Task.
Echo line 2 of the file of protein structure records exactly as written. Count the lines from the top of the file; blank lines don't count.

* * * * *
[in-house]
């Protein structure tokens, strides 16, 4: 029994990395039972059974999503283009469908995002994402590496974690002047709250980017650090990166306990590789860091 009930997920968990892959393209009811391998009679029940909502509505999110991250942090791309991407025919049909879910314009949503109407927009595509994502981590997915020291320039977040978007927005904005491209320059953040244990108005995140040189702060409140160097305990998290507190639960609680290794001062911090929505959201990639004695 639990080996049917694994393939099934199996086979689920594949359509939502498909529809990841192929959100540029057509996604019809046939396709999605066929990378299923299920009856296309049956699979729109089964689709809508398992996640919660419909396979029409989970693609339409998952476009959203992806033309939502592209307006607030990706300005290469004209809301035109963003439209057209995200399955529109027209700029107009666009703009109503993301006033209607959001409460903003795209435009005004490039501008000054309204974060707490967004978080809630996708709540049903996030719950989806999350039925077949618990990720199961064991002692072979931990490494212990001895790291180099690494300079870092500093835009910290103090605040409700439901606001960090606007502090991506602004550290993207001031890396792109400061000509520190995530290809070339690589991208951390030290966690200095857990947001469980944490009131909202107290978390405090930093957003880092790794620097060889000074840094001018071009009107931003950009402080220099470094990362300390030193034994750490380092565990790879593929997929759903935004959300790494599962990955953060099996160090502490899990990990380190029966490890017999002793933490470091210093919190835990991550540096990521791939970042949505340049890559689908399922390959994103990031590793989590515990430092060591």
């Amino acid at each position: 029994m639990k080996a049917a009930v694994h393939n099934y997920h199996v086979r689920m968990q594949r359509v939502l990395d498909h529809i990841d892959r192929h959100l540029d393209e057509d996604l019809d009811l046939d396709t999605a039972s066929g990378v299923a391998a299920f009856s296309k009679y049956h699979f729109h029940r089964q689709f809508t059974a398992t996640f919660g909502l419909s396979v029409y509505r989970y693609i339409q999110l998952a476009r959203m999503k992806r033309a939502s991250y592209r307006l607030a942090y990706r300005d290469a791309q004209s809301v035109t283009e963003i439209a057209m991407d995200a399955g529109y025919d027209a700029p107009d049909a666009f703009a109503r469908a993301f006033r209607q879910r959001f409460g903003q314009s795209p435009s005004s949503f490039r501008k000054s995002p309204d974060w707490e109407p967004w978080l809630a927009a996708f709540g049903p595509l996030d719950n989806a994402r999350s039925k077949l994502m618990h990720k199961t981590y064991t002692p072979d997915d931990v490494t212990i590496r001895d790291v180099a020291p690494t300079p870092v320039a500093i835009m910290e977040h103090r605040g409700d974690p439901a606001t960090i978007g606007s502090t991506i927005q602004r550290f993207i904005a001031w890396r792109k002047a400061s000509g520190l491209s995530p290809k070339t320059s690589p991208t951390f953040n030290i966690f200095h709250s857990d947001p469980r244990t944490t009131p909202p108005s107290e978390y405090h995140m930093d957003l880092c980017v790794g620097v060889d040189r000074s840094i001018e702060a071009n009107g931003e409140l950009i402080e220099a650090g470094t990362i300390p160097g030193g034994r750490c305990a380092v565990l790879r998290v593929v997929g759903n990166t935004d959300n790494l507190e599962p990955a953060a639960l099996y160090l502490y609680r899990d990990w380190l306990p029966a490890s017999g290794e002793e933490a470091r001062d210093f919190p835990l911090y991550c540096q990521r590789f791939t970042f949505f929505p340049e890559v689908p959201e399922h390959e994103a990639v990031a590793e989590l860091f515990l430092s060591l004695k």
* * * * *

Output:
């Protein structure tokens, strides 16, 4: 029994990395039972059974999503283009469908995002994402590496974690002047709250980017650090990166306990590789860091 009930997920968990892959393209009811391998009679029940909502509505999110991250942090791309991407025919049909879910314009949503109407927009595509994502981590997915020291320039977040978007927005904005491209320059953040244990108005995140040189702060409140160097305990998290507190639960609680290794001062911090929505959201990639004695 639990080996049917694994393939099934199996086979689920594949359509939502498909529809990841192929959100540029057509996604019809046939396709999605066929990378299923299920009856296309049956699979729109089964689709809508398992996640919660419909396979029409989970693609339409998952476009959203992806033309939502592209307006607030990706300005290469004209809301035109963003439209057209995200399955529109027209700029107009666009703009109503993301006033209607959001409460903003795209435009005004490039501008000054309204974060707490967004978080809630996708709540049903996030719950989806999350039925077949618990990720199961064991002692072979931990490494212990001895790291180099690494300079870092500093835009910290103090605040409700439901606001960090606007502090991506602004550290993207001031890396792109400061000509520190995530290809070339690589991208951390030290966690200095857990947001469980944490009131909202107290978390405090930093957003880092790794620097060889000074840094001018071009009107931003950009402080220099470094990362300390030193034994750490380092565990790879593929997929759903935004959300790494599962990955953060099996160090502490899990990990380190029966490890017999002793933490470091210093919190835990991550540096990521791939970042949505340049890559689908399922390959994103990031590793989590515990430092060591």